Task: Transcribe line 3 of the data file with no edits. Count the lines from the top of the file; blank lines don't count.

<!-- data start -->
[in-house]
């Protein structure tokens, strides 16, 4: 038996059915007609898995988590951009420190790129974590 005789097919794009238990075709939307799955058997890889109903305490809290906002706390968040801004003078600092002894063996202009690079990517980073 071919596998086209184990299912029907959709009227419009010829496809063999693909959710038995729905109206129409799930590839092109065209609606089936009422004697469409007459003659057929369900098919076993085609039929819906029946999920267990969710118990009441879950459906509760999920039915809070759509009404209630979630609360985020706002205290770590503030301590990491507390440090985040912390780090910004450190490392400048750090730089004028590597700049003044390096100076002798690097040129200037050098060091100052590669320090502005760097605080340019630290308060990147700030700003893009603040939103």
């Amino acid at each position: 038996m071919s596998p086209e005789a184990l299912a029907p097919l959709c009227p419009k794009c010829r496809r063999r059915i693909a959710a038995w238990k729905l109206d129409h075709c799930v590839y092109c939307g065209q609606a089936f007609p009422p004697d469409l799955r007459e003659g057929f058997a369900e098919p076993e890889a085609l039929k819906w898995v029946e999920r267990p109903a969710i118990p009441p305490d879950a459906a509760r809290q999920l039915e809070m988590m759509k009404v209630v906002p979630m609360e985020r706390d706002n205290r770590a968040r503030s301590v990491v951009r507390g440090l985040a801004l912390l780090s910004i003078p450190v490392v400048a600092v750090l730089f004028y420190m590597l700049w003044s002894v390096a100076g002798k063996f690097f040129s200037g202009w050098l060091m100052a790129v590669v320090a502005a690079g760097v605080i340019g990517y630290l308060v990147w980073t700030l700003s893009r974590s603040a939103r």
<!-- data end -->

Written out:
């Amino acid at each position: 038996m071919s596998p086209e005789a184990l299912a029907p097919l959709c009227p419009k794009c010829r496809r063999r059915i693909a959710a038995w238990k729905l109206d129409h075709c799930v590839y092109c939307g065209q609606a089936f007609p009422p004697d469409l799955r007459e003659g057929f058997a369900e098919p076993e890889a085609l039929k819906w898995v029946e999920r267990p109903a969710i118990p009441p305490d879950a459906a509760r809290q999920l039915e809070m988590m759509k009404v209630v906002p979630m609360e985020r706390d706002n205290r770590a968040r503030s301590v990491v951009r507390g440090l985040a801004l912390l780090s910004i003078p450190v490392v400048a600092v750090l730089f004028y420190m590597l700049w003044s002894v390096a100076g002798k063996f690097f040129s200037g202009w050098l060091m100052a790129v590669v320090a502005a690079g760097v605080i340019g990517y630290l308060v990147w980073t700030l700003s893009r974590s603040a939103r």